[erlang-questions] [erlang-bugs] Strange behaviour of exit(kill)

Fred Hebert <>
Fri Oct 9 03:41:39 CEST 2015

On 10/09, Roland Karlsson wrote:
>So Robert, tell me who missed it.
>What is the difference in behaviour when using exit/1 or exit/2?
>And is the difference still there if the process kills itself with exit/2?

exit/1 raises a 'kill' exception (you can do it with erlang:raise(exit, 
kill, Stacktrace)) that will unwind the stack and can be caught by try 
... catch. In the case where the exception is not caught, the process is 
terminated and the reason of its death forwarded as a signal.

exit/2 sends an exit signal asynchronously.

The confusing aspect is that a 'kill' signal sent by exit/2 is 
untrappable, but a 'kill' signal that comes from a process terminating 
after an exception doesn't.

This means the underlying secret is you have 2 levels of signals (at 

- termination signals (uncaught exception create one of these, dying 
  from any other signal does the same)
- kill signals (untrappable)

The interesting bit then is why is there a need to translate 'kill' into 
'killed'? From what I can tell, it's just so you can know the process 
was brutally killed -- if you only had 'kill' then you know it came from 
an exception. Buuuut here's the kicker:

1> spawn_link(fun() -> exit(kill) end), flush().
Shell got {'EXIT',<0.87.0>,kill}
2> spawn_link(fun() -> spawn_link(fun() -> exit(kill) end),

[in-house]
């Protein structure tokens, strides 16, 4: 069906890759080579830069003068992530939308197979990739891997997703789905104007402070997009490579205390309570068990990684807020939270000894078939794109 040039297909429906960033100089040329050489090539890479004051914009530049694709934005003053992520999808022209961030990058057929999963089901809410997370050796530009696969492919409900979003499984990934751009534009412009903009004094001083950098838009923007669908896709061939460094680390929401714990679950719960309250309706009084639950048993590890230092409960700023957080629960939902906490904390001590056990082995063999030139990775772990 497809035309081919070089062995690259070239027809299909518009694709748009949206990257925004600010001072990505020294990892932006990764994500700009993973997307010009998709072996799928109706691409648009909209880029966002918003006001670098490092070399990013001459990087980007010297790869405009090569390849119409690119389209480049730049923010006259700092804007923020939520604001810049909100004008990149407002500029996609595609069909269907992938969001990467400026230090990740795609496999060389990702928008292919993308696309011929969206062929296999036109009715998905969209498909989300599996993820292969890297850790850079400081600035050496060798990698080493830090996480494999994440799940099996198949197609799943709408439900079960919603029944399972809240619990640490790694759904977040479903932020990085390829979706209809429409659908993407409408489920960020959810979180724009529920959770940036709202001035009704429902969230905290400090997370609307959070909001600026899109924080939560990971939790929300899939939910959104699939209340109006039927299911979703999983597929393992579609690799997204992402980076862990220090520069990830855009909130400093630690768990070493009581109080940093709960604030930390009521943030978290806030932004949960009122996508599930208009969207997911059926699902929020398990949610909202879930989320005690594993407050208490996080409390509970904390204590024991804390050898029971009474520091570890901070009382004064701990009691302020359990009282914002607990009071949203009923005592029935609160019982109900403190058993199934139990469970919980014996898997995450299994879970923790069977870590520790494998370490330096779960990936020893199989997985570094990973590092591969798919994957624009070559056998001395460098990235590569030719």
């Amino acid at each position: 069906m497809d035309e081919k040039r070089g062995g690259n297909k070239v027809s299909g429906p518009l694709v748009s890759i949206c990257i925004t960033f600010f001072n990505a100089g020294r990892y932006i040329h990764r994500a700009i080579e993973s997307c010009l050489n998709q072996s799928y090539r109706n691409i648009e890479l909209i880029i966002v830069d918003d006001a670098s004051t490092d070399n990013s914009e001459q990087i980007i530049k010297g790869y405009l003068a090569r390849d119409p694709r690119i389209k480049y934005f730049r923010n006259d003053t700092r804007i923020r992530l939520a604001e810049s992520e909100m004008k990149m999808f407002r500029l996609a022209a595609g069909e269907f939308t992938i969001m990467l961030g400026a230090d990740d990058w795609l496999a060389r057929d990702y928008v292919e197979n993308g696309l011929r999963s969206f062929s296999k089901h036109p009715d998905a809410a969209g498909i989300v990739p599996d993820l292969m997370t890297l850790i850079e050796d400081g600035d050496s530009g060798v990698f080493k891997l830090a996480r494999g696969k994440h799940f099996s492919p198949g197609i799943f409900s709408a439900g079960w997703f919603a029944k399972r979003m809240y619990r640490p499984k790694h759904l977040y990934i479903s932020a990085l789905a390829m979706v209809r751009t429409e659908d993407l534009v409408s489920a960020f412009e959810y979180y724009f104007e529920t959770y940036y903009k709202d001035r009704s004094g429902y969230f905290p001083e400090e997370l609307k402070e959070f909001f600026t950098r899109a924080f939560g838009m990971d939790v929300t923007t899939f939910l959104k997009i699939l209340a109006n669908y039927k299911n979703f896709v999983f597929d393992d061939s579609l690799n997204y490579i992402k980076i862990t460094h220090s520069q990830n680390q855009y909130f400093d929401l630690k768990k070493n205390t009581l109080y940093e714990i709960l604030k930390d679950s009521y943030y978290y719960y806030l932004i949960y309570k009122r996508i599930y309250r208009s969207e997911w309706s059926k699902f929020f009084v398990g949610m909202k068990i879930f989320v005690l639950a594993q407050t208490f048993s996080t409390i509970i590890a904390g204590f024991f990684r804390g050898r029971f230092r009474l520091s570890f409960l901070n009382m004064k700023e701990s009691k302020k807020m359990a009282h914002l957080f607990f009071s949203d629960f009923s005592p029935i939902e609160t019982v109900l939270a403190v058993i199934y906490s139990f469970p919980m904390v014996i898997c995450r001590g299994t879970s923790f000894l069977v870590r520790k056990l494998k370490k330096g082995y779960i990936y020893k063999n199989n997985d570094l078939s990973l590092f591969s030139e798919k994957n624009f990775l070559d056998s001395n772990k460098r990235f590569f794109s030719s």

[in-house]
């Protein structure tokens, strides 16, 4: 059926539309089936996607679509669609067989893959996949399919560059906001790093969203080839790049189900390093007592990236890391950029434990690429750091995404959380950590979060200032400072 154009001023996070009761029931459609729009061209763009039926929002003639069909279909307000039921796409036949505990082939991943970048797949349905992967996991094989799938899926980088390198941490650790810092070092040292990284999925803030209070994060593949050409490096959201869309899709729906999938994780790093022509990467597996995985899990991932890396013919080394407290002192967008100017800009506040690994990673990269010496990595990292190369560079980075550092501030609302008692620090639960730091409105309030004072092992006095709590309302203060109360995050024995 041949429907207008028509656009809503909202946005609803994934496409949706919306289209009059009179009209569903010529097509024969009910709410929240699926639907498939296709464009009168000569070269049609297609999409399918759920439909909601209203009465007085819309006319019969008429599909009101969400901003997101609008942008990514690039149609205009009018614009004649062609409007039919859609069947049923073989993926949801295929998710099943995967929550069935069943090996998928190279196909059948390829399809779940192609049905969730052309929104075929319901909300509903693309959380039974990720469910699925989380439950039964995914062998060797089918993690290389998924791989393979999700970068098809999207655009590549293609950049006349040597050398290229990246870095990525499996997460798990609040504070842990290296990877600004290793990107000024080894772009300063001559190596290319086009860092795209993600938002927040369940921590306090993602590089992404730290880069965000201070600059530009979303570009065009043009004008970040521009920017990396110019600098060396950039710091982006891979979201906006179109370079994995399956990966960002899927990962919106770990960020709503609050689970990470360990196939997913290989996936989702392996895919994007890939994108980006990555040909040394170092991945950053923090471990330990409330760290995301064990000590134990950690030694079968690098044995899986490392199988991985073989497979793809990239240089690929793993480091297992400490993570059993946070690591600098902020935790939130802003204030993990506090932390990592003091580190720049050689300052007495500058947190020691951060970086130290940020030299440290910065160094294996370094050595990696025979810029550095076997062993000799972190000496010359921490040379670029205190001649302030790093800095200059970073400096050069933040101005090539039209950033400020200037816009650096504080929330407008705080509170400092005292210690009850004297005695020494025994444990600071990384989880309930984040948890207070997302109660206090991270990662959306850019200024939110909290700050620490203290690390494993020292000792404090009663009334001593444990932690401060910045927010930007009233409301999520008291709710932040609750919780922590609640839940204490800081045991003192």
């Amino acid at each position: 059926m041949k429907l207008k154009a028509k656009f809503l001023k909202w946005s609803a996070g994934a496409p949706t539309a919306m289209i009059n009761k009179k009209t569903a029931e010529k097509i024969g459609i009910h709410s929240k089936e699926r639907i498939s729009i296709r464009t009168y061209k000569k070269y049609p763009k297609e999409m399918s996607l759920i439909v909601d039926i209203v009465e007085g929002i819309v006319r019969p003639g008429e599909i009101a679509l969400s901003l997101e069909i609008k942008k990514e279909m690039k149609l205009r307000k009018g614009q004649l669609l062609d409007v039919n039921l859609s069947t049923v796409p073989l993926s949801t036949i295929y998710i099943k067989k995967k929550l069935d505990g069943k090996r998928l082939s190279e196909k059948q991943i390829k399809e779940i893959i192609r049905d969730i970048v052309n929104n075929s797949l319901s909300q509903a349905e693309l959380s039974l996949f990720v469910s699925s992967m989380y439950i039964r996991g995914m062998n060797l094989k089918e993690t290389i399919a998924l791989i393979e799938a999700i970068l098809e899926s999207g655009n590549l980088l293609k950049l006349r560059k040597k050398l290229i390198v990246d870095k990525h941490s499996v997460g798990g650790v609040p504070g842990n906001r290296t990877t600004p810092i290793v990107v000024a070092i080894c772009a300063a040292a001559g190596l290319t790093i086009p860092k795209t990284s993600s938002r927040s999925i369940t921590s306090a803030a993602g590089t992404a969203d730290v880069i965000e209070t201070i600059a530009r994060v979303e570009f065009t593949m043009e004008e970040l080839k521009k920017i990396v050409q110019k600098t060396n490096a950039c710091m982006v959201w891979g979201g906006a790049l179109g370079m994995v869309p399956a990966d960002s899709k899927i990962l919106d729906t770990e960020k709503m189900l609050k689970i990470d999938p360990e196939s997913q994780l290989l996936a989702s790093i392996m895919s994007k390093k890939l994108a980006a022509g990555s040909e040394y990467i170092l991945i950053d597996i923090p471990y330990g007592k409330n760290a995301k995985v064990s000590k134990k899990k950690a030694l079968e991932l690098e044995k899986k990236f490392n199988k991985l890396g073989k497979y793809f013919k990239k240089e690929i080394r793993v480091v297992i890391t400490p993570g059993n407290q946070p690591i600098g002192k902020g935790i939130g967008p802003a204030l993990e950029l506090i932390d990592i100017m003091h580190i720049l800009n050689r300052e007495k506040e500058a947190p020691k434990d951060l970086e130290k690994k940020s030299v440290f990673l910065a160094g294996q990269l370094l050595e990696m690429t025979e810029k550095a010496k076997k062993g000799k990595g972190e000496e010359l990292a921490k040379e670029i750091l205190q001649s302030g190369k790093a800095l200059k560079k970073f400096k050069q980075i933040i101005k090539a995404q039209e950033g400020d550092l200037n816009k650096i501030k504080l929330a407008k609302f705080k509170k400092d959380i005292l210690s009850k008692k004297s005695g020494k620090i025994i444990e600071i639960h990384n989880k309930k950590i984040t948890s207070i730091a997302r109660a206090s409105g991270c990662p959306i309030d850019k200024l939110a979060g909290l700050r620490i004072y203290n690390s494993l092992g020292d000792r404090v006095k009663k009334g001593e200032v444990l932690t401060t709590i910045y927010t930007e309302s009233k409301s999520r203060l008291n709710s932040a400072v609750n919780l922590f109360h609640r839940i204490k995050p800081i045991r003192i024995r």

timer:sleep(infinity) end), flush().
Shell got {'EXIT',<0.89.0>,killed}
3> spawn_link(fun() -> process_flag(trap_exit, true), spawn_link(fun() 
-> exit(kill) end), timer:sleep(infinity) end), flush().

woops. There's no real consistency there. In the end:

- a special 'kill' signal that cannot be trapped will unconditionally 
  kill a process and produce a signal 'killed' for peer processes
- an exception 'kill' bubbling up is reported as a trappable exit signal 
  with the reason 'kill'
- that 'kill' exit signal is converted to 'killed' for other processes, 
  regardless of the source, as long as it's not from a local stack.

This just sounds like a leaky abstraction where the conversion of kill 
-> killed only takes place on incoming signals being converted, 
unconditionally. Still, you have two types of signals: untrappable 
(exit(Pid, kill)), and trappable (anything else, even with a reason 
kill, if produced from a stacktrace).

It's confusing and always has been so.

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